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Context Assessment Engagement Visioning Concept Planning Sustainability Complete Streets Transit Integration Visualization Thinking Ahead Funding Recognition

Burlington Corridor Complete Street Plan

Context Assessment

Our team began the planning process by analyzing and cataloging the existing corridor conditions for the City of North Kansas City. We synthesized building patterns and adjacent uses, accessibility, lighting and landscape conditions, parking availability, stormwater systems, and overall transit usage and station locations.

Minnesota Vikings Headquarters: Practice Facility and Vikings Lakes Developments

Eagan, Minnesota

The 200-acre Vikings Lakes Development is the proud new home to this NFL team, boasting a state-of-the-art headquarters and training facility weaved together by a flexible and imaginative landscape fabric.

Confluence led the vision, planning, design and execution of site and landscape design and construction documentation with our architecture team members, and local civil, structural and mechanical engineers. Our approach for maintaining constant effective communication with various ownership groups and team members, we were able to maintain the client's aggressive design and construction schedule while aligning outcomes to meet shifting budgets, priorities, and other coordination challenges.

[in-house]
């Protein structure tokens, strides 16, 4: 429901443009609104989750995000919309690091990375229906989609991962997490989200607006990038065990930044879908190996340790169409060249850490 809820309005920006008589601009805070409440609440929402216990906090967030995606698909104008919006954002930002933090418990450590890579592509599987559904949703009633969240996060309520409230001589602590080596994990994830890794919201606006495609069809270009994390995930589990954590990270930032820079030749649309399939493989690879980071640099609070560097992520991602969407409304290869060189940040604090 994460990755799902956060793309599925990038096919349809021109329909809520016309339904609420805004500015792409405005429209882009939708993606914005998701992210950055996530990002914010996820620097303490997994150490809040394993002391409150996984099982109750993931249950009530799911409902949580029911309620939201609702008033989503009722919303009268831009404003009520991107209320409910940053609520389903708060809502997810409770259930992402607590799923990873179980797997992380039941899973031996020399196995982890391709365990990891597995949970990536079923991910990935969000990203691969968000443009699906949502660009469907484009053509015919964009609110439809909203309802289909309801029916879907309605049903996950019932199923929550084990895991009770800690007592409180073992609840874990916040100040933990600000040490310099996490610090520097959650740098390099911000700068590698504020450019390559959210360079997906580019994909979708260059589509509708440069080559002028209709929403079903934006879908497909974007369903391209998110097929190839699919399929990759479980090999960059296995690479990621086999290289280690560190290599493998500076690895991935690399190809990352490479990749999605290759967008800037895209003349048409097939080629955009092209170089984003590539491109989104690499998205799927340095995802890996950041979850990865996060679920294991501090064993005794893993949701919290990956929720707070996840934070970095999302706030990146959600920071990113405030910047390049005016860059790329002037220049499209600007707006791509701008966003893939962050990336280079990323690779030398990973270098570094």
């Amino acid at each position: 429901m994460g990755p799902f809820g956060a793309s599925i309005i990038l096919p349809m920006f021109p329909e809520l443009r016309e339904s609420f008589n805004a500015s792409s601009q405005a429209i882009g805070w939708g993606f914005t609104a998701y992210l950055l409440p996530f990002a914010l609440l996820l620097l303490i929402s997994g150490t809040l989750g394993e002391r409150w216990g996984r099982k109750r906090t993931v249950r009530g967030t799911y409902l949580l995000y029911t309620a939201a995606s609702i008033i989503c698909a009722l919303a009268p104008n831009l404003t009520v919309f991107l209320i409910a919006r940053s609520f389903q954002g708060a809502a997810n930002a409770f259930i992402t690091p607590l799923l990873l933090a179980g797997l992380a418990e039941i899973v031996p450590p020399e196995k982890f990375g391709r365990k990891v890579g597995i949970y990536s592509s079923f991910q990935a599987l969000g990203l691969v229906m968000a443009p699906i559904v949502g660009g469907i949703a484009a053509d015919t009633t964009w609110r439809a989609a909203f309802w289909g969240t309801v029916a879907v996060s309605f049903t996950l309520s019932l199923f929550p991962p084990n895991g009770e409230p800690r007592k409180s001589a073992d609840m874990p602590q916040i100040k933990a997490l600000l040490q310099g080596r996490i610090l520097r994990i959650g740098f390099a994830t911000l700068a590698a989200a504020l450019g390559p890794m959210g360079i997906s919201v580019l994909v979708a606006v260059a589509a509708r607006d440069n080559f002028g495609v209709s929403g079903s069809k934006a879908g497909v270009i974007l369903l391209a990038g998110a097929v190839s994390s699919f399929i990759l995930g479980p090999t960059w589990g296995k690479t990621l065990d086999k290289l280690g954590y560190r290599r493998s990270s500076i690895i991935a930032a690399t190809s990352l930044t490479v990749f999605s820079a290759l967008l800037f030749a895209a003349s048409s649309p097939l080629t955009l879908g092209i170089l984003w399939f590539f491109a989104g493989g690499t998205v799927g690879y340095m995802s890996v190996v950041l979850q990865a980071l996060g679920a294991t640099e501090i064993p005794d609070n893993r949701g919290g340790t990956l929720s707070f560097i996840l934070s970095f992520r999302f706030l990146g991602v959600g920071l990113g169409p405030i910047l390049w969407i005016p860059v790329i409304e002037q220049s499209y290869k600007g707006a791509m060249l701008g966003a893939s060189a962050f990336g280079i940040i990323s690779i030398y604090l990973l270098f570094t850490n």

The successful design results reflect the strengths of our collaborative team approach, and focuses on essential elements such as programming for multiple events and user groups, creating a dynamic visitor experience, integrating sustainability and strengthening connections to the surrounding community.

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Master Planning Design Guidelines Programming Public Realm Training Facilities Placemaking Security Ecological Restoration Project Management Construction Documents

Minnesota Vikings Headquarters: Practice Facility and Vikings Lakes Developments

Master Planning

One of the critical components of this development was Public Open Space. Known as the home to the Minnesota Vikings, the development is also defined as a place to live, work, play and provide the local community and visitors an opportunity to be a part of the development. In addition to the public parks and plazas, trails and natural areas play an important role as public open space—allowing for events and activities within developed areas, and serving as the “living room” for community life—places where people meet, interact, and linger, with the intention of creating public spaces that promote people's health, happiness, and well-being.